Configuring physical disk monitoring settings

Zabbix out of the box only provides vfs.dev.read and vfs.dev.write parameters for monitoring hard disks. These parameters do not provide information about disk utilization. Useful criteria for troubleshooting hard disk performance problems are the load factor, query time, and disk request queue load.
As a rule, high disk load correlates with high iowait of the cpu itself and with increased execution time of sql queries, which was found by load testing zabbix server with a standard configuration without partitioning and without configuring alternative indexes. You can add these hard disk monitoring parameters using the following steps, which were spied out in article From a comrade lesovsky and improved: now iostat parameters are collected separately for each drive in a json time parameter, from where they are postprocessed in the final monitoring parameters.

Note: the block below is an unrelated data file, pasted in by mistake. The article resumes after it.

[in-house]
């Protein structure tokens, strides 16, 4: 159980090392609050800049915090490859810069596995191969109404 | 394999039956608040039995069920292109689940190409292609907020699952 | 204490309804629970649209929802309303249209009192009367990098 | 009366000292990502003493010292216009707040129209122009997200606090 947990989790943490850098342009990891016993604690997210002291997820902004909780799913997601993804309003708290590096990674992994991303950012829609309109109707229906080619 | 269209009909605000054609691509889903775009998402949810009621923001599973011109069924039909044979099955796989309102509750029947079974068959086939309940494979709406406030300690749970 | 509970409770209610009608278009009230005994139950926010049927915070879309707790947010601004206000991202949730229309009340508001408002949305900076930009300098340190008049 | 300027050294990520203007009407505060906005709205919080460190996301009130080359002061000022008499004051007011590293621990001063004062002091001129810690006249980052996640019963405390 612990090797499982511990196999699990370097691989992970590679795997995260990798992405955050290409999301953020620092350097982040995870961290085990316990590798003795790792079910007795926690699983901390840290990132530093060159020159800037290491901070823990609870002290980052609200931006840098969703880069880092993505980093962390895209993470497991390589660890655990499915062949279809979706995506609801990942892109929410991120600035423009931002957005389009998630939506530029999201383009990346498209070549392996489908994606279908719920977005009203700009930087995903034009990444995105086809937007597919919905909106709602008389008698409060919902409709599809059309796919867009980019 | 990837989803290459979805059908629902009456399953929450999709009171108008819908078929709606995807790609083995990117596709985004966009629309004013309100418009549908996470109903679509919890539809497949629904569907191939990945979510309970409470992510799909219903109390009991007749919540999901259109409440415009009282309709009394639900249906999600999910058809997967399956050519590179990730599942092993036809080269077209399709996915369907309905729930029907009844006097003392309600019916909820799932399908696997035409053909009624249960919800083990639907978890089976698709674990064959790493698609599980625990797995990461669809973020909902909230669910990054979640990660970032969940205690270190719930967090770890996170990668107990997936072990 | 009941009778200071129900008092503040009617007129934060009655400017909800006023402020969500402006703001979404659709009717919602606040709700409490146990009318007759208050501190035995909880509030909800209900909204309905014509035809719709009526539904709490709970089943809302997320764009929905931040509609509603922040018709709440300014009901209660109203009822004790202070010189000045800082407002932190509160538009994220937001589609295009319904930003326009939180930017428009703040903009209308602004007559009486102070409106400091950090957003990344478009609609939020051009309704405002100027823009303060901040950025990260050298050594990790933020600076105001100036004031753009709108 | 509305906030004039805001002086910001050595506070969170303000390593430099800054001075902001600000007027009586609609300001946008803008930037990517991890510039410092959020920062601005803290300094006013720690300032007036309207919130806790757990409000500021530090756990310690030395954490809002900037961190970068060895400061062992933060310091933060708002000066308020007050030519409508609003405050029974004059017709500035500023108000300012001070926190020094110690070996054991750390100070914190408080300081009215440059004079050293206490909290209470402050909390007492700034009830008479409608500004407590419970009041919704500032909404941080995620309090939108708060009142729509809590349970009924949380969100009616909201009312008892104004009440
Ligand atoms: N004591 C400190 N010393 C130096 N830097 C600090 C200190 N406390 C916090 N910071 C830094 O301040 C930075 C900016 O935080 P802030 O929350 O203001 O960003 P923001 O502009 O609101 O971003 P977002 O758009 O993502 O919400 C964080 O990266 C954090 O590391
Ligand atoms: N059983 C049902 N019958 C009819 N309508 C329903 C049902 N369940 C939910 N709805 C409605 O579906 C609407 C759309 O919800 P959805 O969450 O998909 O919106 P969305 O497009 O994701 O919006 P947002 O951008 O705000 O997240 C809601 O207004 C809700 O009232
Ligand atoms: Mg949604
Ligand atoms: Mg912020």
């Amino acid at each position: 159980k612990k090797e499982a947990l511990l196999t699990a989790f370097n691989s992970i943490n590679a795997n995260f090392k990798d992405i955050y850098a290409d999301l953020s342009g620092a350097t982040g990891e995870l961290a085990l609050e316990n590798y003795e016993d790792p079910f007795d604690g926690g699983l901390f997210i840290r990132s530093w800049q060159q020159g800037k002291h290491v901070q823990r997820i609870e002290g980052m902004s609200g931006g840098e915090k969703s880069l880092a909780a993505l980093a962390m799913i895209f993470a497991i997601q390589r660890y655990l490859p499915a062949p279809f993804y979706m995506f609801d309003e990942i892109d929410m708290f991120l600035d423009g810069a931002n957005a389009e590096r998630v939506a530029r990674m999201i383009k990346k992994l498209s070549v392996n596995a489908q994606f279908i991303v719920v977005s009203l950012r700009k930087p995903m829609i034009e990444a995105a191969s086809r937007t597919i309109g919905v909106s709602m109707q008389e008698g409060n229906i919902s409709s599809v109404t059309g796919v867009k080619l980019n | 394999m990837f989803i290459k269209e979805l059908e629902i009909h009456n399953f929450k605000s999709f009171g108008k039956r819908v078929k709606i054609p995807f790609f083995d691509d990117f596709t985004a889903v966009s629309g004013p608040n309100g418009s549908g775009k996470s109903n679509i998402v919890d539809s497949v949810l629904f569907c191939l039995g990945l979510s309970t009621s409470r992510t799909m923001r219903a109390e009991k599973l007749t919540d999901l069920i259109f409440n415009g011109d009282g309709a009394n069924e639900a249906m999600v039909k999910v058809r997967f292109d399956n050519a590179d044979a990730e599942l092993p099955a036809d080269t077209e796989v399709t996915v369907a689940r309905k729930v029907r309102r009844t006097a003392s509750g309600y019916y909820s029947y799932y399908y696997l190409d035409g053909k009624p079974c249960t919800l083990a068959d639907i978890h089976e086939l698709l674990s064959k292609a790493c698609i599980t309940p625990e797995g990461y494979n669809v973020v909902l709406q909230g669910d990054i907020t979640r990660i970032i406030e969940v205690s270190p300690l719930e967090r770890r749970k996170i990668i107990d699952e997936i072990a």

While the Pull request is pending, you can try to deploy disk parameter monitoring by detailed instructions via my fork
After all described steps you can add to Zabbix main server monitoring panel custom graph with iowait cpu and utiliztion parameters for system disk and database disk (if they are different). The result may look like this (sda – the main disk, sdc – the disk with the database):
Improving Zabbix + PostgreSQL performance with partitioning and indexing

Hardware performance improvement

After configuring the DBMS, indexing and partitioning, you can proceed to vertical scaling – improving the hardware characteristics of the server: add RAM, change the drives to solid state and add processor cores. This is a guaranteed performance gain, but it is better to do it only after software optimization.

Creating a distributed cluster

After a moderate vertical scaling we need to proceed to the horizontal one – to create a distributed cluster: do either sharding or master-slave replication. But this is a separate topic and the material of a separate article (how to make a cluster of shit and sticks) as well as comparing above described methods of Zabbix database optimization using pg_pathman and indexing with TimescaleDB extension.
In the meantime, we hope that the material in this article was useful and informative!